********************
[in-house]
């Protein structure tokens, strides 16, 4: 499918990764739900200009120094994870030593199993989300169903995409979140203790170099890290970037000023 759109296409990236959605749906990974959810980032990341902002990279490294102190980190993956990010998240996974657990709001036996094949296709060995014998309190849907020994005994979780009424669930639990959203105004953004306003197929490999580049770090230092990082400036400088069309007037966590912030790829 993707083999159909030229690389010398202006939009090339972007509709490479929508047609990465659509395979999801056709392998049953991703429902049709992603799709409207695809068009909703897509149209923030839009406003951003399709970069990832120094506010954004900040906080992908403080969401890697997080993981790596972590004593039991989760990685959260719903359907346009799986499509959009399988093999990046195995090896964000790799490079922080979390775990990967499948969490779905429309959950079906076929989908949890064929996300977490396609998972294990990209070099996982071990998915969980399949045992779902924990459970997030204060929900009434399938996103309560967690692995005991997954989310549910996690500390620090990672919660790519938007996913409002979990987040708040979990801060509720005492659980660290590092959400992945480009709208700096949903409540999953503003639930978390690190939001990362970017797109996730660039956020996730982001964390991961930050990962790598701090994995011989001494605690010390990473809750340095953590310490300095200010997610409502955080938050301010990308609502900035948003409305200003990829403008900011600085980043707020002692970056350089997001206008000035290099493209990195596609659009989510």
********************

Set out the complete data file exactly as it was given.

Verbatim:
[in-house]
């Protein structure tokens, strides 16, 4: 499918990764739900200009120094994870030593199993989300169903995409979140203790170099890290970037000023 759109296409990236959605749906990974959810980032990341902002990279490294102190980190993956990010998240996974657990709001036996094949296709060995014998309190849907020994005994979780009424669930639990959203105004953004306003197929490999580049770090230092990082400036400088069309007037966590912030790829 993707083999159909030229690389010398202006939009090339972007509709490479929508047609990465659509395979999801056709392998049953991703429902049709992603799709409207695809068009909703897509149209923030839009406003951003399709970069990832120094506010954004900040906080992908403080969401890697997080993981790596972590004593039991989760990685959260719903359907346009799986499509959009399988093999990046195995090896964000790799490079922080979390775990990967499948969490779905429309959950079906076929989908949890064929996300977490396609998972294990990209070099996982071990998915969980399949045992779902924990459970997030204060929900009434399938996103309560967690692995005991997954989310549910996690500390620090990672919660790519938007996913409002979990987040708040979990801060509720005492659980660290590092959400992945480009709208700096949903409540999953503003639930978390690190939001990362970017797109996730660039956020996730982001964390991961930050990962790598701090994995011989001494605690010390990473809750340095953590310490300095200010997610409502955080938050301010990308609502900035948003409305200003990829403008900011600085980043707020002692970056350089997001206008000035290099493209990195596609659009989510």